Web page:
Always eager in my quest to be a furry little lemming, I’ve decided to microblog the Olympics. I have my microbeer in hand. I am microready! (That sounds suspiciously like popcorn. Oh well, such is my fate.) Grab your butter flavoring. It’s go time.
This is my Olympic movement. Or, as I sometimes like to call it, a Movement for the Common Man.
I’m sure most of my reader have evacuated by now. Looks like it’s just gonna be you and me.
So, what is/are the Olympics? Perhaps the simplest definition (and the one found in the Demotivational Dictionary) is: an average throng observing and celebrating the spectacle of their own outliers.
Wikipedia says, “In statistics, an outlier is an observation that is numerically distant from the rest of the data. Grubbs defined an outlier as: An outlying observation, or outlier, is one that appears to deviate markedly from other members of the sample in which it occurs.”
In other words, the Olympics are the sporting version of the universe telling you, “On the bell curve you’re the dingle dangle that hangs down on the bottom. The cling clang thingie that gives the bell it’s special sound.”
Yes, without the average, the outliers would have nothing to outlie from to set themselves apart. Think about it. That’s perhaps the deepest thing I’ve ever said. It’s an outlier of thought.
In other other words, the Olympics are all about watching the select few who have won something known as the DNA Lotto.
“Hey, you. What’s the greatest thing you’ve ever accomplished?”
“Yeah. I’m sure that took a lot of effort on your part.”
Why do we, the average, celebrate the outliers so much and live vicariously through their achievements? Aside from statistical variation, what, if anything, is really so interesting about them?
The movie Rudy was supposed to be a touching tale about determination and achieving dreams and such. It even starred that Samwise Gamgee fellow. I watched the movie and had to admire the kid’s grit and determination. But, at the end of the day, he was merely someone who couldn’t see the writing on the wall because he was too busy beating his head against it. (That should probably endear him to me.)
It seems to me (and I’m speaking now as a proud recipient of the “participant” ribbon) that sports is a combination of two things: gifts and effort.
Let’s stay old-fashioned here and use a scale of 1 to 10. Any scoring system that requires calculators is for the birds.
Olympic gold medals are usually awarded to people born with gifts of 9 or 10. As far as gifts are concerned, Rudy was born with a 5. His effort may have been a perfect 10, but, as the movie proved, that simply wasn’t enough.
Some people are born so gifted, already at 10, they can coast to the gold with very little effort on their part. We call this “greatness.” I call it boring.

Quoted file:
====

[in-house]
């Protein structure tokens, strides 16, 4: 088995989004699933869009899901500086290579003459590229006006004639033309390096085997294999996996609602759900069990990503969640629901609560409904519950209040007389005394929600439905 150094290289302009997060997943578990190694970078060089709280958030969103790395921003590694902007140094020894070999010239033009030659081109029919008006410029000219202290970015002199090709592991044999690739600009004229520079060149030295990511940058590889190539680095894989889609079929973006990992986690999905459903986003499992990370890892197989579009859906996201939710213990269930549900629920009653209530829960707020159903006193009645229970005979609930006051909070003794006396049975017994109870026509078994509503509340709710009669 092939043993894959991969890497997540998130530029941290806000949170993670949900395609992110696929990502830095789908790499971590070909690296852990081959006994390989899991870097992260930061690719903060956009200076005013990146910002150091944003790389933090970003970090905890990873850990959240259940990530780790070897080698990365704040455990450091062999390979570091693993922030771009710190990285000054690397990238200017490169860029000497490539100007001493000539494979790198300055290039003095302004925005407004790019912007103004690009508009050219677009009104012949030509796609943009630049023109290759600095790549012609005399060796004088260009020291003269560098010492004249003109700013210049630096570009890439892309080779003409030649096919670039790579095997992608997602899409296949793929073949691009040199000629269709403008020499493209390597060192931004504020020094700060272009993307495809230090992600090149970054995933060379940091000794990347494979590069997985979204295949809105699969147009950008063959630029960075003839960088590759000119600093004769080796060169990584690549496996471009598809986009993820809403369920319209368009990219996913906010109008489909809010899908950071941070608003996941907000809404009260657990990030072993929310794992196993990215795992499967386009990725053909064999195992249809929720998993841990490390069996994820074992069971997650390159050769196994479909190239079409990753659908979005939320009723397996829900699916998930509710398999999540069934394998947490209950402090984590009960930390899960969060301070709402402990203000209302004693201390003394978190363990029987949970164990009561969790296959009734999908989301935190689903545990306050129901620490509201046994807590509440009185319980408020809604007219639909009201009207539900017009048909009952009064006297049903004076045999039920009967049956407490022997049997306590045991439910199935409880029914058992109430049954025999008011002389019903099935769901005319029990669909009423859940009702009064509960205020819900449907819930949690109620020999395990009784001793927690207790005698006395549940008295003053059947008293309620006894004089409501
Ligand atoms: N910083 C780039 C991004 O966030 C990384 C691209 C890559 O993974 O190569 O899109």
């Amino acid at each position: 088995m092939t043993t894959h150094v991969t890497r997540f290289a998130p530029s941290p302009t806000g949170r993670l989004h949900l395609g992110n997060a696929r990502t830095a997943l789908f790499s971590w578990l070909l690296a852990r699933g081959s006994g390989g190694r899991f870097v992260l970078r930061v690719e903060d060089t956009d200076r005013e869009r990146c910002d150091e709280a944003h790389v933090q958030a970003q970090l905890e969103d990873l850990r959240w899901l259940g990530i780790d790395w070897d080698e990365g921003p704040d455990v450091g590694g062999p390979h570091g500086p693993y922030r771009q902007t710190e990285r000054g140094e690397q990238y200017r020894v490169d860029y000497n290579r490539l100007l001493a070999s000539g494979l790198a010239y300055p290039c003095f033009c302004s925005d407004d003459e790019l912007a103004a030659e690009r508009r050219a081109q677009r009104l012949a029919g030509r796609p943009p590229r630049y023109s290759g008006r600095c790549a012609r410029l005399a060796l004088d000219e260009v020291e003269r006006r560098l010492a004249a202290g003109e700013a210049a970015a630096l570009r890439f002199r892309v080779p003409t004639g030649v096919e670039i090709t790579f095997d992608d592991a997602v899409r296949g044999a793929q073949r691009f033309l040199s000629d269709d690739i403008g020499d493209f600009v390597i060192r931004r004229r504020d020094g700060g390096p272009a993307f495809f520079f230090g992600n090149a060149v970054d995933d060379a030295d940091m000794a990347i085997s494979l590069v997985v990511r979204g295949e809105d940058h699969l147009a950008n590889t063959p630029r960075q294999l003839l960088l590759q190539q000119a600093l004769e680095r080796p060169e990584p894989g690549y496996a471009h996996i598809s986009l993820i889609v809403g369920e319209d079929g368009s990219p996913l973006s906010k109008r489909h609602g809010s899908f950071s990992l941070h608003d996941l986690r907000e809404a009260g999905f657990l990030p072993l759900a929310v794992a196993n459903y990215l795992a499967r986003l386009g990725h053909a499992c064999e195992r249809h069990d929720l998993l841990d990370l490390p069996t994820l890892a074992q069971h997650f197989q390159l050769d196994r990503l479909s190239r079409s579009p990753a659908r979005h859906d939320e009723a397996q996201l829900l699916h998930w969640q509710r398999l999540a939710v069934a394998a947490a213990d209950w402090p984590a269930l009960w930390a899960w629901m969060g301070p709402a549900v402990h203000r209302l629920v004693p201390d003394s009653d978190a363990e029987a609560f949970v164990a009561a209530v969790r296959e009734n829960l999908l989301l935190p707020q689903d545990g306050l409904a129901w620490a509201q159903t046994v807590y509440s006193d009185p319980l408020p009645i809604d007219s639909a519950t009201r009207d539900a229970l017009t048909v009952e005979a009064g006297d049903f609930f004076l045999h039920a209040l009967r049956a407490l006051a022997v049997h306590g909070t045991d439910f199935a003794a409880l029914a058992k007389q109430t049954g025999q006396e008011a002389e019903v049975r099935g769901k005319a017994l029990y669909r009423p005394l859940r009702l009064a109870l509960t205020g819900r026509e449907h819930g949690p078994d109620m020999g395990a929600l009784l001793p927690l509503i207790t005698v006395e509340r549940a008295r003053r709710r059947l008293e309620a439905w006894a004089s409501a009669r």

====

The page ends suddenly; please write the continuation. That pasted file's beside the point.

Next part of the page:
More often people born with gifts of 9 work their way through with effort and a bit of luck to take home the prize. That’s a little more uplifting.
Sometimes people born with gifts of 10 have approx. the same amount of motivation as your guru here. In other words, they squander and take everything for granted. I call this the Ryan Leaf Syndrome. That name may be unfamiliar to you, but at one moment in time he was actually considered to be equal or even superior to Payton Manning in the NFL draft. Manning, of course, has a perfect 10 in effort and determination and went on to be one of the greatest quarterbacks of all time. Leaf had maybe a 1 in effort and went on to do absolutely nothing. Yet he was considered by some to have outranked Manning in the gifts department.
The bottom line is that we seem to really enjoy 10’s being 10’s or 9’s being 10’s. Every once in a while an 8 might rise to the level of a 10. But that’s pretty much a once in a lifetime story.
Sometimes 8’s and 9’s think that effort alone isn’t enough. They resort to performance enhancing drugs. Those can be the equivalent of a +1 to the gifts department and far too often the users get away with it. As an audience enthralled with suspension of disbelief we eat it up like candy. We celebrate these people like they are heros.
My point is that we go ape shit about 10’s performing at the level of 10’s. Or +1 or +2 incremental improvements, but only as long as they occur at the upper end of the scale.
What about the rest of human experience? What if a 2 became a 6? That would easily dwarf just about anything that ever happened at an Olympics, but we could give a shit less, since, after all, it involved a lowly and freakish 2. A mere 2! Fuck ’em.
If I’ve been successful, even with the shitty words I have chosen here, hopefully I have communicated why the Olympics are of little interest to me. Do I win the gold?
The level of difficulty for this post was 4.2.
I was watching water polo and not making fun of their helmets. Now i’m going to mock them. I am demotivationally motivated
Don’t beat yourself up. That’s a common rookie mistake. Next time you have to opportunity to make fun of sport just try harder. I’m just glad I was here to demotivate you.
Well, I can’t give you a perfect score for this one. You didn’t use the word “pommel” once. 🙂
True. I forgot all about the Olympic event, “Things You Can Mount.”